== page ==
My original post was in response to the following question put to the list:
"What are the specific, demonstrable facts which warrant objection to BST?"
My response was intended to address this question, i.e. to list and
describe the objections that have been published in various journals,
books, and newsletters collected here in the center or in the library as
a whole. I was not attempting to provide an overview of the arguments for
and against the use of BST. *I discussed only the arguments against it,
because that was the information requested.*
I attempted to clarify the issue by pointing out that, aside from the
facts (or, more accurately, data) involved, there are speculative and
ethical elements to this debate which do not lend themselves well to
certainty or purely objective assessment.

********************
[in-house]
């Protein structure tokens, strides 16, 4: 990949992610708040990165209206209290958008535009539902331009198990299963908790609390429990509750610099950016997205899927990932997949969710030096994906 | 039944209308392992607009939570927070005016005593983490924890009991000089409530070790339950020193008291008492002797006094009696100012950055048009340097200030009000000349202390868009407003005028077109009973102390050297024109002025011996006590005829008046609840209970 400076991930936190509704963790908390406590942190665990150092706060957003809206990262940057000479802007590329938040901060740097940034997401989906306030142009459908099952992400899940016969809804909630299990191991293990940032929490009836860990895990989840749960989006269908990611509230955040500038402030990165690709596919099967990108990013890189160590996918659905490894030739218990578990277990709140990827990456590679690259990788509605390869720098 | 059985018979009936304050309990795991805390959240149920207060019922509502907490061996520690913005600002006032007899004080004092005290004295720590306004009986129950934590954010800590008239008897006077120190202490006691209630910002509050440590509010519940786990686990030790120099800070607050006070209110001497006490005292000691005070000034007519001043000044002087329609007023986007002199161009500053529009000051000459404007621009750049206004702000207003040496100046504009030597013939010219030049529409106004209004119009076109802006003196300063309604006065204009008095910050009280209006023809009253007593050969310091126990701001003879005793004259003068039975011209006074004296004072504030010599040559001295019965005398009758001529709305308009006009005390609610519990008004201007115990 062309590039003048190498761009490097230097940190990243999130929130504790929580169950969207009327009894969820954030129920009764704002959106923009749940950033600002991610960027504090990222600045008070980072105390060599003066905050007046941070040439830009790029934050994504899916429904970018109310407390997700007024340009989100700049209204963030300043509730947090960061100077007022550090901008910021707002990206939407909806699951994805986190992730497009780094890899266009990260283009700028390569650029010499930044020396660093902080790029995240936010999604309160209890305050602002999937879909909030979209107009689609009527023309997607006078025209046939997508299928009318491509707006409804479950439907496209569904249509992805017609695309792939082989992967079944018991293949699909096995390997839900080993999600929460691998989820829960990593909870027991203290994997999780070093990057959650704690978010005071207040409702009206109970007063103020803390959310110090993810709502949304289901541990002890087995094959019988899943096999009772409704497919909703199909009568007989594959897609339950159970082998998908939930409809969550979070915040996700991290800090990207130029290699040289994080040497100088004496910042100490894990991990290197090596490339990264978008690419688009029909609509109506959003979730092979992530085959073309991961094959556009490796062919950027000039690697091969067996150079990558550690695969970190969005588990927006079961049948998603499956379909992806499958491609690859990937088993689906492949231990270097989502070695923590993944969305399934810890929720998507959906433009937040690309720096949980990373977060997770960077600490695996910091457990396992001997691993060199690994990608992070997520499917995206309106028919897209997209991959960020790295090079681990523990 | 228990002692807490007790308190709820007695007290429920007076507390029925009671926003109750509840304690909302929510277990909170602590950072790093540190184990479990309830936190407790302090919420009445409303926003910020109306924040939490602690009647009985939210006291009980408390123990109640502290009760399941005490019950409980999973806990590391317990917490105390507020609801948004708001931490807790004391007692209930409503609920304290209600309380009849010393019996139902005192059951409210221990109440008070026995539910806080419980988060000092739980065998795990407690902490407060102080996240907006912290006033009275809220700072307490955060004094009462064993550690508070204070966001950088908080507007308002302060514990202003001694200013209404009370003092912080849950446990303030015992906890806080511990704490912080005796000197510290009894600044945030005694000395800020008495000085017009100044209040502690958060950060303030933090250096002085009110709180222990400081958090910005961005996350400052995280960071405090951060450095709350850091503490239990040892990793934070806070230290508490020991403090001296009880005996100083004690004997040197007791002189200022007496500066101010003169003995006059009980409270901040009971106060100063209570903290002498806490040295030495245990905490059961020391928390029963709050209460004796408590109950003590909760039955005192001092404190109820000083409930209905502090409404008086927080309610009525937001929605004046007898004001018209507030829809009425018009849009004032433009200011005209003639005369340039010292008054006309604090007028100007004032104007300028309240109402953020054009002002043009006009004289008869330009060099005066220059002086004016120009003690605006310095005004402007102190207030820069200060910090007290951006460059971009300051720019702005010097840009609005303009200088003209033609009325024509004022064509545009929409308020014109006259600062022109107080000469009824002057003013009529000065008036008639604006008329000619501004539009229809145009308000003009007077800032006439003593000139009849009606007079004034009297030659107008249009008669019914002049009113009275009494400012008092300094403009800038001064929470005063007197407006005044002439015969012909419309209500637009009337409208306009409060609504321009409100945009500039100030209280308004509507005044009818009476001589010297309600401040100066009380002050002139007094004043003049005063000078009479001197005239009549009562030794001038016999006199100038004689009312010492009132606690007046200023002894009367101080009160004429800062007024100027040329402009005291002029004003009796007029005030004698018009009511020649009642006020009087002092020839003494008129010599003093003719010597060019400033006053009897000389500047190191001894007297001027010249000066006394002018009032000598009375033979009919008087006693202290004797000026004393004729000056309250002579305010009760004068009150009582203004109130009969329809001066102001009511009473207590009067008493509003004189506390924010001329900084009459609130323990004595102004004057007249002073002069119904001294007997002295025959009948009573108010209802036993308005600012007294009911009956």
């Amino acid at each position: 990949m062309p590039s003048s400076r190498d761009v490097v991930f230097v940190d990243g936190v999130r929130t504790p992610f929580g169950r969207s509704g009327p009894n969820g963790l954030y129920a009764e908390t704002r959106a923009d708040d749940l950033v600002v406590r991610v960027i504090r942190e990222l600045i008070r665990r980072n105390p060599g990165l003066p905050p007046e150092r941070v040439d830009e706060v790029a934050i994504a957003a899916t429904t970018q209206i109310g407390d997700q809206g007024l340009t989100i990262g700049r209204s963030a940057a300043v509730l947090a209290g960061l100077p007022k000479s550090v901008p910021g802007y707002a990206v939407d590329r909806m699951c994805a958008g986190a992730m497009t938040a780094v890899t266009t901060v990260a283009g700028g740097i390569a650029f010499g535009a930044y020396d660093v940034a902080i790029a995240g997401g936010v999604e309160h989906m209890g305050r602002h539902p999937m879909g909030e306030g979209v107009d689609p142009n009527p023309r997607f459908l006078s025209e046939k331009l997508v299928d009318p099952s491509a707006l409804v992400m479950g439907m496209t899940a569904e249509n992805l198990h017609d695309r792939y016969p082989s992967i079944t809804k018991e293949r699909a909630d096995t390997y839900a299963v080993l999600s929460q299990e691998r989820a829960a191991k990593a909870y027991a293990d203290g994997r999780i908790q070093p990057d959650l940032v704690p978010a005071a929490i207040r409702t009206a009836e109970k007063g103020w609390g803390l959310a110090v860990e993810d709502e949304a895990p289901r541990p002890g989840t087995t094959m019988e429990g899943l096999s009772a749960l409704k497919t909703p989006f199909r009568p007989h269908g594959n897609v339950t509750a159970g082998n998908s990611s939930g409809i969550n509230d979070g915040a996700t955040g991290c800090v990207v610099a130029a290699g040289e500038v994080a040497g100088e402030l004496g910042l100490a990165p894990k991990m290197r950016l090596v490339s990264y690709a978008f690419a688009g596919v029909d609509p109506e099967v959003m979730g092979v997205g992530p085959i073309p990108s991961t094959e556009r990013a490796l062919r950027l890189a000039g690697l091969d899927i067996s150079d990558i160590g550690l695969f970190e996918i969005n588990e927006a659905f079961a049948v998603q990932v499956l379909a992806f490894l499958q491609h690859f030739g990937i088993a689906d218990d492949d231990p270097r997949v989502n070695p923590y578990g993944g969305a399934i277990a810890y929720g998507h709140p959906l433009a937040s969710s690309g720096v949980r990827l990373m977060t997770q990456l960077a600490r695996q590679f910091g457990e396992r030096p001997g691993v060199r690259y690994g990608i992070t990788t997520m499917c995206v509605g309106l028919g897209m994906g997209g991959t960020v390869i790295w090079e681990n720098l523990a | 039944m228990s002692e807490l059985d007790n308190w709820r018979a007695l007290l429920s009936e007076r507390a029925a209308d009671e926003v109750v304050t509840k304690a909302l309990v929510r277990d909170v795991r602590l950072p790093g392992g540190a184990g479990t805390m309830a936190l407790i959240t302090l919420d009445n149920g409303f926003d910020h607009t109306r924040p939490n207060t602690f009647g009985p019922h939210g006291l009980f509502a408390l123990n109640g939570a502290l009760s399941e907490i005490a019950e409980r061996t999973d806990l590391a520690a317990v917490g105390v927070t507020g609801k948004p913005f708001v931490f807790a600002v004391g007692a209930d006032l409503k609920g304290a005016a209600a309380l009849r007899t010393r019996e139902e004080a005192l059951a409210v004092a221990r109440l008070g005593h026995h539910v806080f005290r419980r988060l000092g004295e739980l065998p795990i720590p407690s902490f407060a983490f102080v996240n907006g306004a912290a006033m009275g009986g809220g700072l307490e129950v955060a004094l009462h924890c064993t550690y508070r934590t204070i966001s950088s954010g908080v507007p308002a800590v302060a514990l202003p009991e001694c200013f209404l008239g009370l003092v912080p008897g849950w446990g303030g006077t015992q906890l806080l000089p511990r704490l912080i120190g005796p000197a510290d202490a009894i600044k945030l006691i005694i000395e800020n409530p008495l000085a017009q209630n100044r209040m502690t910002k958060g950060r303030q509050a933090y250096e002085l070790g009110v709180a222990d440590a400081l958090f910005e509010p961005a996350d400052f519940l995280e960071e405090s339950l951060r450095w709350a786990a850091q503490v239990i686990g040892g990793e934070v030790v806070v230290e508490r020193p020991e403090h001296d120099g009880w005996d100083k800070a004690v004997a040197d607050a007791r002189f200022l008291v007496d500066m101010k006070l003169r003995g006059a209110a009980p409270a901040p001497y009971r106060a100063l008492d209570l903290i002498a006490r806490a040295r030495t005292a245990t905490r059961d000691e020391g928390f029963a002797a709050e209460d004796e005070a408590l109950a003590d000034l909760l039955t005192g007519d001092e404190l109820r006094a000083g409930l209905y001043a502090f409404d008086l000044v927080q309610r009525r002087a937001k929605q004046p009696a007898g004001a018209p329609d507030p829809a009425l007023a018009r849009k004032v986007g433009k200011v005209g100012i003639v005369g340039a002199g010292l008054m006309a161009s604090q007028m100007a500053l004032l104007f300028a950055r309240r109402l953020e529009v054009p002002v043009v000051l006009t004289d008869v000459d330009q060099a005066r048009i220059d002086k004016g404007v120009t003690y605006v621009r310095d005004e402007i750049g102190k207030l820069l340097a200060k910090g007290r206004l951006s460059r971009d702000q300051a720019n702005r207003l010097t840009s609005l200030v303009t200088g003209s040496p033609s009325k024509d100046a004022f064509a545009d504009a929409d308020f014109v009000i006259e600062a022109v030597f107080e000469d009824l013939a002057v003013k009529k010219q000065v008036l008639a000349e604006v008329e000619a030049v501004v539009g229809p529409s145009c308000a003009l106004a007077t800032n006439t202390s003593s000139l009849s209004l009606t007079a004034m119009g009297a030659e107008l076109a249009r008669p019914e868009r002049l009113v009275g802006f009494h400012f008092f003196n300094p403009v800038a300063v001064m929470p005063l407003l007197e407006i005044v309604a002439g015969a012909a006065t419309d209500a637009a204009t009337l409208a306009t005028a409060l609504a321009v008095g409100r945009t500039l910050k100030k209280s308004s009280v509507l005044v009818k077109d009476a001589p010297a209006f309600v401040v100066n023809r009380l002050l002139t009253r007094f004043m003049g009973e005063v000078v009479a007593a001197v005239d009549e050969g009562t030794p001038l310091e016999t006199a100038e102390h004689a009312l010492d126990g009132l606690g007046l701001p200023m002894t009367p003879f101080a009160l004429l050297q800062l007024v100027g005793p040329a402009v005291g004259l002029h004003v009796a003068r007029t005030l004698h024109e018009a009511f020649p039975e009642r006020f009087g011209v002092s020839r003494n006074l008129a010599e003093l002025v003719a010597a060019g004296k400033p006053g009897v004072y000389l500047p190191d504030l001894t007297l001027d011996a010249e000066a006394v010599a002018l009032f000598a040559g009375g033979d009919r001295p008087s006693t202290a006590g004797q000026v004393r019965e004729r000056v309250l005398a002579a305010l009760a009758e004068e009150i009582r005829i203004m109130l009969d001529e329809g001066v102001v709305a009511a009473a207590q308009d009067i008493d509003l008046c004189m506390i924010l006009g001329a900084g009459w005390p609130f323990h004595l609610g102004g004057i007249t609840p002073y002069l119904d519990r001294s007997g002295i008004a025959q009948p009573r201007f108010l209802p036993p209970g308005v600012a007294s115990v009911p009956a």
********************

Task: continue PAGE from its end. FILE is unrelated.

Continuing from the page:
I offer my apologies to anyone who felt personally offended by anything
included in my postings. This was certainly not my intention. All points
I discussed came from the public domain, and do not necessarily reflect the
opinions of the BIC staff or USDA.
The purpose of the BIC is to gather and disseminate, as far as
possible, complete, balanced information about all aspects of agricultural
biotechnology. To this end, NUMEROUS publications are regularly reviewed
(anyone desiring a list can send me a message), several electronic
lists such as this one are monitored, and, periodically, for preparation
of topical bibliographies or in response to a specific query, the
library's database, AGRICOLA (combination catalog and index), is searched.
Comprehensiveness is our goal. As part of a publically funded library, it
would be inappropriate for our center to ignore (censor) any literature simply
because it happens to reflect a particular point of view.
I have just completed a search of AGRICOLA on BST, which updates the
bibliography currently available on this topic. Anyone interested in
receiving a copy of these citations can send a message to:
BIC, Natl. Ag. Library